A few miles later, I descend into Trippet Ranch to refill my water and wring the sweat out of my shirt. I'd only gone about 8 miles, but was feeling the heat from a mostly-shadeless tour. Once reharnessed my pack, I headed toward the Musch trail, the gateway to a meadow of wildflowers. My original plan of going out and back (ie turning around at the end of the path and retracing my steps) was ditched as my interest in the trail grew. Literally, a field of grass and flower ahead of me. More grass and flowers here than on all of the tiny, West Side manicured lawns combined.
Julie Andrews in the Swiss Alps ... you got nothing on this kid swirling around in happy wonder at the sight and sound of nature before me. I decided to follow the trail as far as it goes and then re-route from there. Lucky for me, it dumped me right back into the Ranch parking lot. Another refill and a climb to start the trip home.
Unlike road running, or even Rocky Raccoon (race-related) training, my time in the mountains recently has been mentally calming (when I'm not fighting waffles in my belly). I hike the hills, run the flats and downs, and enjoy knowing that I'm thousands of feet removed from traffic. There are a few trail running clubs and groups around Los Angeles (SM Mountain Goats, Coyotes, and our own nascent TriTrain Trails team) and I do wish my (mostly triathlon/Ironman) friends enjoyed the exploration as much as I do, but even being out there alone is well worth the effort and soothing of the psyche. In some ways, it makes the journey that much more special - it's my legs and brain that get me there, no excuses.
I scuttle back along the Topanga Fire road and catch a glimpse of the ocean in the distance, a sign that it's time to head down to earth soon. Topanga Canyon Rd winds through the mountain below me, the cars looking like the MicroMachines I used to play with in the 80s.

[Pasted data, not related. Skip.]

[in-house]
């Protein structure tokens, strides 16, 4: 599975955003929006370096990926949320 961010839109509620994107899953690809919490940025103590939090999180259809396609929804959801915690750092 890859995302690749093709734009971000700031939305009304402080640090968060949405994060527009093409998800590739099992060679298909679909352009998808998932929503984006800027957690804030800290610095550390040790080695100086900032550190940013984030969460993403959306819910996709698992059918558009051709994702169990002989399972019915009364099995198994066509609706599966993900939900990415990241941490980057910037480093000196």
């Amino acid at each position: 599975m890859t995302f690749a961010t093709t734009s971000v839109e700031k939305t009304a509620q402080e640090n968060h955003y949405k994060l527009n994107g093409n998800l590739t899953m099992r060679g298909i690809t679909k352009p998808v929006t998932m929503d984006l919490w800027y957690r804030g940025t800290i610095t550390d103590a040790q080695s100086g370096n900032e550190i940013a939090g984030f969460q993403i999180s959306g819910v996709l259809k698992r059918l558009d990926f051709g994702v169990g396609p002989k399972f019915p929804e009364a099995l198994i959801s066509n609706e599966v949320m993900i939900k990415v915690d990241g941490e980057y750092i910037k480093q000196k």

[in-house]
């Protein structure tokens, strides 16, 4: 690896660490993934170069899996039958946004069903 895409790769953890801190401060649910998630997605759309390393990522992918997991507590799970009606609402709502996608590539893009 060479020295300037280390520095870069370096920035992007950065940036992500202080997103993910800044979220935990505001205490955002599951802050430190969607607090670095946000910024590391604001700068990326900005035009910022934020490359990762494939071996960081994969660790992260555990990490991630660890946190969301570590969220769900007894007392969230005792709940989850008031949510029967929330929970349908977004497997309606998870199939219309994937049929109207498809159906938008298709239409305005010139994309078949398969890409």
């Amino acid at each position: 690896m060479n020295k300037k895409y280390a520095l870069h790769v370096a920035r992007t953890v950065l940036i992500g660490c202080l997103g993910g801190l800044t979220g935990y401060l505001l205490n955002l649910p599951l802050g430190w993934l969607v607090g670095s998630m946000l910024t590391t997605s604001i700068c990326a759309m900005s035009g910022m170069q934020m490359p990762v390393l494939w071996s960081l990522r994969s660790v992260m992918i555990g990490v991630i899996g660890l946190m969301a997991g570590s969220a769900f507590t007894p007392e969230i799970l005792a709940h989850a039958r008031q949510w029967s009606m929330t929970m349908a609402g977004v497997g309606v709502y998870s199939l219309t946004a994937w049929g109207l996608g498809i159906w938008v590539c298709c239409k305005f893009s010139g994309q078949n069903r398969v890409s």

Though tired, I'm reluctant to leave the dirt and rocks, so at a split in the trail, I delay my return another mile to catch one more glimpse of Malibu from the Overlook on high.
The 2-mile descent has some wicked drops which my quads register as I let gravity do its worst to me. Bam! Bam! Bam! Each step. I can manage a technical descent fairly well, but need much more practice on relaxing during the plummet. My feet and my pack make enough noise to warn hikers that a crazy runner is coming. They slide to the side and offer cheers. I smile and laugh and try not to faceplant. One final mile of single track between me and the cars. I dodge past hikers and walkers and coming spitting out of the canyon exactly 4 hours after I started. Destroyed and happy.
18 miles. 4hrs. 5250ft of climbing. I rarely feel 'proud' of my efforts. You just put your head down and get it done. But this one felt really good, and I'm proud of getting after it. I rose above the lows. I pushed forward and explored. And I coached myself through the solo effort. No medal, no bagel, but a lot of feel-good feelings.
Tacked on another 20 miles on Sunday with my TNT team, and that wraps the weekend. It all adds up to suffering just a little bit better, getting a little bit stronger. I'm good with that equation.